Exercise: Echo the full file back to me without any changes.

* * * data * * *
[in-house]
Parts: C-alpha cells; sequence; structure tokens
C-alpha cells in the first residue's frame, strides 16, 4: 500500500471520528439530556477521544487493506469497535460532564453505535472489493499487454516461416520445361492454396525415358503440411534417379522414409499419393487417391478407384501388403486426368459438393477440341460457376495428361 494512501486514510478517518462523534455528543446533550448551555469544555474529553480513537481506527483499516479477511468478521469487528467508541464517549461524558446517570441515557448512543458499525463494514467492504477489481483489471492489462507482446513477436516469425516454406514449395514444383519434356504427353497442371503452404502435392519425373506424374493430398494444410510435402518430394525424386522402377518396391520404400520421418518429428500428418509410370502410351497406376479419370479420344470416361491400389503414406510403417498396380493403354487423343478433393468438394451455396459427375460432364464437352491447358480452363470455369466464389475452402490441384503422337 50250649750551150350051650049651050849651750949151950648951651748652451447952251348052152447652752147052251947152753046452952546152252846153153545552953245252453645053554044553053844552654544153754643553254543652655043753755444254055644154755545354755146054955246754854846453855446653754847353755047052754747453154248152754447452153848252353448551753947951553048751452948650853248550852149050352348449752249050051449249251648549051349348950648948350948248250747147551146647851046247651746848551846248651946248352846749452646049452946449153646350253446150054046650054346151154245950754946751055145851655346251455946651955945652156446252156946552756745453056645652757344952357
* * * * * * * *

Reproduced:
[in-house]
Parts: C-alpha cells; sequence; structure tokens
C-alpha cells in the first residue's frame, strides 16, 4: 500500500471520528439530556477521544487493506469497535460532564453505535472489493499487454516461416520445361492454396525415358503440411534417379522414409499419393487417391478407384501388403486426368459438393477440341460457376495428361 494512501486514510478517518462523534455528543446533550448551555469544555474529553480513537481506527483499516479477511468478521469487528467508541464517549461524558446517570441515557448512543458499525463494514467492504477489481483489471492489462507482446513477436516469425516454406514449395514444383519434356504427353497442371503452404502435392519425373506424374493430398494444410510435402518430394525424386522402377518396391520404400520421418518429428500428418509410370502410351497406376479419370479420344470416361491400389503414406510403417498396380493403354487423343478433393468438394451455396459427375460432364464437352491447358480452363470455369466464389475452402490441384503422337 50250649750551150350051650049651050849651750949151950648951651748652451447952251348052152447652752147052251947152753046452952546152252846153153545552953245252453645053554044553053844552654544153754643553254543652655043753755444254055644154755545354755146054955246754854846453855446653754847353755047052754747453154248152754447452153848252353448551753947951553048751452948650853248550852149050352348449752249050051449249251648549051349348950648948350948248250747147551146647851046247651746848551846248651946248352846749452646049452946449153646350253446150054046650054346151154245950754946751055145851655346251455946651955945652156446252156946552756745453056645652757344952357